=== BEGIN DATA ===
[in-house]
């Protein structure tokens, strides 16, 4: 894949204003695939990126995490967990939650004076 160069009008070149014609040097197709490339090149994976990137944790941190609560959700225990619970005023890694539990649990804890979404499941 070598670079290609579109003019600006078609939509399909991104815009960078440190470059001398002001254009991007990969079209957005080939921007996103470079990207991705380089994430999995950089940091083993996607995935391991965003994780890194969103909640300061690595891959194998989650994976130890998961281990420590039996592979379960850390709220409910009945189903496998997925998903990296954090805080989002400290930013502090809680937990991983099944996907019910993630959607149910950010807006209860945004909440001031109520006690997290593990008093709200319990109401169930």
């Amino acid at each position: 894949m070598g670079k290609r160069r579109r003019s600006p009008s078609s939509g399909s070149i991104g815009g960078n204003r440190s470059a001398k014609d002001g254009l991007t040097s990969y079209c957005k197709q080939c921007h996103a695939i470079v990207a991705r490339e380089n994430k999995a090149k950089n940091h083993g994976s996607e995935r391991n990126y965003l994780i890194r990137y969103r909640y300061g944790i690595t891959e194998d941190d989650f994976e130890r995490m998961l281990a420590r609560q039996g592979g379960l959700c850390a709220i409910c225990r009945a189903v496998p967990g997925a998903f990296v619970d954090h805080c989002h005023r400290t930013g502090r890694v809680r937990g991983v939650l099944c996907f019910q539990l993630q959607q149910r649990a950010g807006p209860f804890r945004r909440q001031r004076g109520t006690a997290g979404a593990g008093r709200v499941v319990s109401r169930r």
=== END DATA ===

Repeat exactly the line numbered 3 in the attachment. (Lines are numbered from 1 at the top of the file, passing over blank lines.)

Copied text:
């Amino acid at each position: 894949m070598g670079k290609r160069r579109r003019s600006p009008s078609s939509g399909s070149i991104g815009g960078n204003r440190s470059a001398k014609d002001g254009l991007t040097s990969y079209c957005k197709q080939c921007h996103a695939i470079v990207a991705r490339e380089n994430k999995a090149k950089n940091h083993g994976s996607e995935r391991n990126y965003l994780i890194r990137y969103r909640y300061g944790i690595t891959e194998d941190d989650f994976e130890r995490m998961l281990a420590r609560q039996g592979g379960l959700c850390a709220i409910c225990r009945a189903v496998p967990g997925a998903f990296v619970d954090h805080c989002h005023r400290t930013g502090r890694v809680r937990g991983v939650l099944c996907f019910q539990l993630q959607q149910r649990a950010g807006p209860f804890r945004r909440q001031r004076g109520t006690a997290g979404a593990g008093r709200v499941v319990s109401r169930r």